Jump to content

  • Log In with Google      Sign In   
  • Create Account

Arjan B

Member Since 04 Nov 2007
Offline Last Active May 14 2016 03:39 AM

#5271828 'Remove' direction from velocity

Posted by on 19 January 2016 - 08:16 AM

Just to add to Alvaro's comment: projection of A onto B gives you all of A in the direction of B. This is why he/she subtracts that projection from A. The Wikipedia page on vector projection calls this the rejection of A from B: https://en.wikipedia.org/wiki/Vector_projection

#5263722 Uploading a 1D texture in OpenGL - All (0, 0, 0, 1)

Posted by on 26 November 2015 - 12:06 PM

Wow, thanks a lot guys!


I ended up doing what Juliean said, which brought me right to the glUniform1f() function. And exactly as Nanoha stated, it generated a GL_INVALID_OPERATION error, which was fixed by simply replacing the 'f' with an 'i'. Wish I'd posted here sooner, I spent tons of hours sadly staring at my screen as well.


Thanks again!

#5248547 Is ray tracing hard or is it just me?

Posted by on 24 August 2015 - 09:54 AM

I think it's appropriate here to link to Bacterius' journal: http://www.gamedev.net/blog/2031-ray-tracing-devlog/. I think he does a good job at thoroughly explaining the process of writing a raytracer.

#5159162 Beginning GLSL - Quick Question

Posted by on 08 June 2014 - 05:45 PM

Good luck! This online book helped me greatly: http://www.arcsynthesis.org/gltut/index.html

#5158878 Beginning GLSL - Quick Question

Posted by on 07 June 2014 - 04:30 AM

Well, uniform variables in GLSL remain constant over a drawing call, like glDrawArrays() for example. So with a separate call, I meant that you have your uniform matrix set for drawing the background tiles, draw them, set the uniform matrix for your character and then draw that one.


If you were to use a different shader for drawing your character, which uses an extra matrix that you don't want to have in the drawing of your background tiles, then you would have to create a separate shader and program for this. You then just bind the right program right before you draw.


Now my initial suggestion of using an extra matrix might be overkill for simple quads (I assume you draw 2D sprites on quads). If all you plan sprites to have is different positions, then you could use some uniform offset/position variable. For all these different characters, you would first set the uniform position variable, then draw that character. This might be very similar to what you are doing now, I guess.


I'd like to add that I'm by no means an expert, I'm just putting my thoughts out there. tongue.png

#5158639 Beginning GLSL - Quick Question

Posted by on 06 June 2014 - 02:09 AM

Instead of altering a buffer with positions, wouldn't it be a good idea to draw your character in a separate call and alter the matrix that specifies where it will be drawn?


Usually, when working with a 3D mesh, the vertex positions are specified in its own model coordinate system. Using a set of matrices, you can transform those positions from its model space to a place in the world, and then possibly perspective projection and so on. The perspective projection stays mostly the same for all meshes, while the matrix that moves the mesh from model space to world space changes from mesh to mesh.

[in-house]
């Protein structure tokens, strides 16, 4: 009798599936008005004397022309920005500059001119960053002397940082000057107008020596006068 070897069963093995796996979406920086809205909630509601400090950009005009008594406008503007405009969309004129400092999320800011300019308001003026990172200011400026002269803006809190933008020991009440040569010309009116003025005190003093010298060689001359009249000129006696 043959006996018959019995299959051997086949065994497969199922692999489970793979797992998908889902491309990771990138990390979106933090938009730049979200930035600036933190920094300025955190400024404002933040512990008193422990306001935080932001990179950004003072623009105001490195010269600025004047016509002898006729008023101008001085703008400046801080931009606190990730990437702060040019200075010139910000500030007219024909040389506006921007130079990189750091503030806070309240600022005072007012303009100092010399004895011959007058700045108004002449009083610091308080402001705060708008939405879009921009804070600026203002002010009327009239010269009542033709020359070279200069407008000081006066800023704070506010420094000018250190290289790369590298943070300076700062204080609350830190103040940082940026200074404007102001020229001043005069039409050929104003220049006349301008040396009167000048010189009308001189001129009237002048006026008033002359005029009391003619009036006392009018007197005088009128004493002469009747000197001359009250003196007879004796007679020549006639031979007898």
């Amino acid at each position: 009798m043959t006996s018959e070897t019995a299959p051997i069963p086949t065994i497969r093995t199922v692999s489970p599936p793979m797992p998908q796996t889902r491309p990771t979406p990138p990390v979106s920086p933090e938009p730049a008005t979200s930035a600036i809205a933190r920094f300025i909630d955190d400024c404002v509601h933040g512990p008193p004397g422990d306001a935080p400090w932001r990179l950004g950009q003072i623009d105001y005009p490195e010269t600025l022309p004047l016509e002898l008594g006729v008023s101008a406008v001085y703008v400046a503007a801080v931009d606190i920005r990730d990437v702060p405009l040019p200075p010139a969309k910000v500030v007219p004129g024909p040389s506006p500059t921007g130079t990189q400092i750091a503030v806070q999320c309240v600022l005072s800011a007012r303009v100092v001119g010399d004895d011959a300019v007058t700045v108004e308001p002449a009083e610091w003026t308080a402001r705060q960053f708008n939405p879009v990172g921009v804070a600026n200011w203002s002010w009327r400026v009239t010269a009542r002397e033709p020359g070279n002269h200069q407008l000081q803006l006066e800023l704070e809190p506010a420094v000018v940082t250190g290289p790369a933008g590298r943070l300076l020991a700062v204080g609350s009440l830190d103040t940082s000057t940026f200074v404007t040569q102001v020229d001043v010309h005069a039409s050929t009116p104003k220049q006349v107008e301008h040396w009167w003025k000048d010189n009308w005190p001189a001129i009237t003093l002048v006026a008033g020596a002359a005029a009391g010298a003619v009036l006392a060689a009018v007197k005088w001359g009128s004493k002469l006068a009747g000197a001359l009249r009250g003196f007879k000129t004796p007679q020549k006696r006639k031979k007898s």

For your 2D game, you could have an extra matrix that specifies a translation and a rotation for the sprite that you are drawing. It's made up of the position and orientation of your character, for example.

#5157129 The future of VR in gaming

Posted by on 31 May 2014 - 06:09 AM

I'm doing my master's in CSE now, and last semester I had a course called Interactive Virtual Environments. We did not have access to an Oculus Rift or Kinects, but we did get access to a CAVE: a front, left, right and bottom wall, with projectors on each wall for stereoscopic view. It also had a motion and orientation detector attached to the glasses that were used for the stereoscopic view.




Groups were left free about what sort of world to create for this CAVE, but had to look into how "real" their worlds were perceived by the user. Our group, for example, built a big scary bridge, which users would have to walk over. The second walk, big bloody swinging axes would appear. Other walks, there would be holes in the bridge. Other walks were a combination of the two, or faster swinging axes, for example.




It was interesting to see how users would evade the axes and the holes, even though there was no perceivable penalty for going right through/over them. Since being hit by huge axes and falling through holes usually does not end well in the real world, made them immediately assume that it would be no different in our virtual world.




Even though a lot of users enjoyed the experience, they all said that they did not feel that the world was very real. Our programmer art skills might be to blame. But the use of a Wii-mote to move, instead of moving in the world by moving your own body, is what I think to be the biggest factor in this.


All in all, I really enjoyed working on this project. The video you showed looks really impressive. It's funny to see how the guy also tries to evade the table with his legs, kind of like how our users tried to evade the holes.

#5122367 Path tracing - Incorrect lighting

Posted by on 09 January 2014 - 08:17 AM

I was able to fix it! biggrin.png


In my intersection function for the "world" I had an output parameter for the distance to the closest intersection, but I never saved that distance in the output parameter. This fixed the weird pattern you can see in the previous post.


I got horizontal black lines in the image as well, which were due to the fact that my intersection functions did not take rounding errors into account yet. So now I make use of the Ray's minimum t value to determine whether an intersection is considered valid.




Thanks for the help, everyone!